Sparky Card

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Something rather different today, our first ‘paper aeroplane’ on the blog. Here’s the cover, of the 1930s KLG Sparkplugs promotional toy, which features the Supermarine Schneider trophy racer at top right and Sir Malcolm Campbell’s Bluebird land speed record car below – justifying the claim: ‘The fastest plug in the world’.

Below is the folded-out ‘kit’.

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I came across this item on an episode of the TV series Poirot, ‘Hercule Poirot’s Christmas’ (1994) where the little aeroplane serves as a plot red herring distracting from a couple of other important toys, all in a gift shop and post office in the village where Poirot is staying. Below you can see Poirot’s gloved hand touching the made up kit…

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…while the kit also appears below behind the shopkeeper’s head. I was impressed to discover that it wasn’t a made up item, but after a quick internet search I was able to find a real original example available on a couple of eBay sites. (One original, or more?)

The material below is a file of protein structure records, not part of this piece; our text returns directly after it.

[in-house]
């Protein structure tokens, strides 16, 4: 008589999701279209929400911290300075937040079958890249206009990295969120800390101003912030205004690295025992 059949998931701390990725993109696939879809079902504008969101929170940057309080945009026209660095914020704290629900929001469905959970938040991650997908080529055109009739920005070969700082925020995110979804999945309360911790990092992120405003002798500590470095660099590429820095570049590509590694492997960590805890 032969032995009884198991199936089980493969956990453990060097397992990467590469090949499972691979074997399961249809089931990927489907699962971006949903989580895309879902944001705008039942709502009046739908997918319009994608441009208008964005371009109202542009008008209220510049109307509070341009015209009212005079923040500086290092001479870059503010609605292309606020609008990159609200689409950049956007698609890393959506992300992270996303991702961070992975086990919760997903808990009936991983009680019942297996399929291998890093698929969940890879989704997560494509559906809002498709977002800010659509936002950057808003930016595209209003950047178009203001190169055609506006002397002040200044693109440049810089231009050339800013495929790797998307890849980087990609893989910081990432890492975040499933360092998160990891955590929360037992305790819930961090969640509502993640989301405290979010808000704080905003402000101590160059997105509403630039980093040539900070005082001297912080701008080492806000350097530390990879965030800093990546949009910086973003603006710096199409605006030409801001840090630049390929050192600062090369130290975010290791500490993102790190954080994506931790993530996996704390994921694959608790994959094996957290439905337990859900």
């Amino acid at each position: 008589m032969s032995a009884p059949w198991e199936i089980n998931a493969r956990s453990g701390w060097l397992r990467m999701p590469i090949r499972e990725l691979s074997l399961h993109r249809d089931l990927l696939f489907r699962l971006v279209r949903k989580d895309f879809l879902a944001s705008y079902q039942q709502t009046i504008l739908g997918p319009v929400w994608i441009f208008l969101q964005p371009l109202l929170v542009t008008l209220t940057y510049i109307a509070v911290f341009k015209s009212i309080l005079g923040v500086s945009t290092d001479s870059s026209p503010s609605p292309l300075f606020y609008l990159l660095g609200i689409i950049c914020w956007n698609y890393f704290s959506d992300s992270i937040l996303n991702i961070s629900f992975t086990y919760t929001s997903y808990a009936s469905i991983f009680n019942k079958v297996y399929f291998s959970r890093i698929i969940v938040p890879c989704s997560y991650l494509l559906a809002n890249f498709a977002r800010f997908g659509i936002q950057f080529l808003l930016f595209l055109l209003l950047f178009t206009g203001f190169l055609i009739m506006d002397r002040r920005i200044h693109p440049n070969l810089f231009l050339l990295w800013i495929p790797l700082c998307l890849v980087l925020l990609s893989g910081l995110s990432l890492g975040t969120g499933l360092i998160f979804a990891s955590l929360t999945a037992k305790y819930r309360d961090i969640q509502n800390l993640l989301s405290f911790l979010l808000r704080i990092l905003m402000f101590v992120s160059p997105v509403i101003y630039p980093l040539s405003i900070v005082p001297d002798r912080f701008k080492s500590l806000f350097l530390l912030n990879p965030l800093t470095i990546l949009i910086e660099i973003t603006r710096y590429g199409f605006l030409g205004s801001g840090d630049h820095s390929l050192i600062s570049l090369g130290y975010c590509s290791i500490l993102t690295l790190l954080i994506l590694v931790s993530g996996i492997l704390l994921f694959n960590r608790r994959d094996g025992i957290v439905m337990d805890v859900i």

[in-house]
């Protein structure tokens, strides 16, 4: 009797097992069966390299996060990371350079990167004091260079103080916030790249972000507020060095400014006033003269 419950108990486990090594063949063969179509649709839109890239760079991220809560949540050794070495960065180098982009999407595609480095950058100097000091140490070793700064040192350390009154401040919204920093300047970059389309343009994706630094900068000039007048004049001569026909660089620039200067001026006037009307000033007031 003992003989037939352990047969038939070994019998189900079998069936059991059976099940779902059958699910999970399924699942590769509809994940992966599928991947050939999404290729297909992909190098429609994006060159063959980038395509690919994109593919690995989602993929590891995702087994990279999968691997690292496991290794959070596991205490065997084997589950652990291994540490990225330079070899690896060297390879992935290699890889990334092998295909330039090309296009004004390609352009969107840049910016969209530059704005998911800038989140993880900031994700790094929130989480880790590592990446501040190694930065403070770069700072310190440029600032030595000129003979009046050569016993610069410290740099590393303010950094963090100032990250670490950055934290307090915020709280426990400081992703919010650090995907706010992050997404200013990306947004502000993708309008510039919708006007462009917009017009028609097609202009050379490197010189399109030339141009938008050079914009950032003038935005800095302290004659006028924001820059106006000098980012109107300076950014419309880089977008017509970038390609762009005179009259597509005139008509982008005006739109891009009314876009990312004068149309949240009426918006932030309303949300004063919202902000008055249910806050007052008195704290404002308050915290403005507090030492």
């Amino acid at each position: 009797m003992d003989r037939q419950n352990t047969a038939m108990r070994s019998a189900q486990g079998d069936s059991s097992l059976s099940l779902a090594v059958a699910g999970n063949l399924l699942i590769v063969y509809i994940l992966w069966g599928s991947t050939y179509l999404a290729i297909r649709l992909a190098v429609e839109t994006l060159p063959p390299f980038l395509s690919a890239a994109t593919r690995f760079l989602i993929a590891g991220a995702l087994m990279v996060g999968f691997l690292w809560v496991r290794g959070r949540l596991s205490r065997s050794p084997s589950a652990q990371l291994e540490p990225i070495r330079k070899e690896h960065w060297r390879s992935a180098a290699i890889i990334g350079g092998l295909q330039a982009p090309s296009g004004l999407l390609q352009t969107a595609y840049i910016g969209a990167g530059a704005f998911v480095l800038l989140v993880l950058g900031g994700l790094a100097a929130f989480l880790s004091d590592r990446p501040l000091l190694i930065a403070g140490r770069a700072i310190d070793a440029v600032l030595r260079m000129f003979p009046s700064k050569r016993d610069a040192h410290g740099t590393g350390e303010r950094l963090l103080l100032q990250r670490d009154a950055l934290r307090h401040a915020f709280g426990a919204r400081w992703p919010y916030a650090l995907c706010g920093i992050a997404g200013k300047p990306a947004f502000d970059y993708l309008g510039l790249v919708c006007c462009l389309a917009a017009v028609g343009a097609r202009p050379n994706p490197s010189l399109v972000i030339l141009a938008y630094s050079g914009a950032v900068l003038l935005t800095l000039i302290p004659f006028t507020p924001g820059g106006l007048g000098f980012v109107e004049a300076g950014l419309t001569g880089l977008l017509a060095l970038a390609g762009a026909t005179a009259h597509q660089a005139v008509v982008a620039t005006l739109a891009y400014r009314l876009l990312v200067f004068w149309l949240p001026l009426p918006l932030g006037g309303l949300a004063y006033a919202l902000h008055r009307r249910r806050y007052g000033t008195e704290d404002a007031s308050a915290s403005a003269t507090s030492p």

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Details: “A superb 2 paged pamphlet Advertising K.L.G. Sparking Plugs Includes a Free Model Aeroplane to cut out and Fly. Printed on stiff paper. SIZED – 22.5 cm x 19 cm.”

I’d say that’s an excellent effort of set dressing (full crew listed here) although on much consideration later it’s clearly a free toy to promote KLG, not something that would’ve been for sale in a shop, but that’s a very minor point.

Artistically, it’s a very typical period piece, and as a model, looks well designed. Though not based on any one real aircraft, it has the hallmarks of the types of the time, and a set of RAF roundels and rudder stripes, and a typical period pilot figure and spatted undercarriage. Altogether something unlikely to be got correct by a modern designer imitating the period, if it had been a fake. Note the text fonts, something else rarely managed credibly in modern period efforts.

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Above is a dimensionally adjusted version of the kit part – printed out on card, you could follow the instructions and make your own – this blog provides multiple levels of entertainment! So given it’s such fun, let’s give KLG their moment in the sun with the original toy’s text:

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They were certainly an innovative company with a big effort in the marketing area – here’s just one, random period advert from elsewhere in the aviation media. More on KLG here, a fascinating story.

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James Kightly, Vintage Aero Writer.

Images sort of found on this French sales site. Took some internet wrangling, another eBay sale here.

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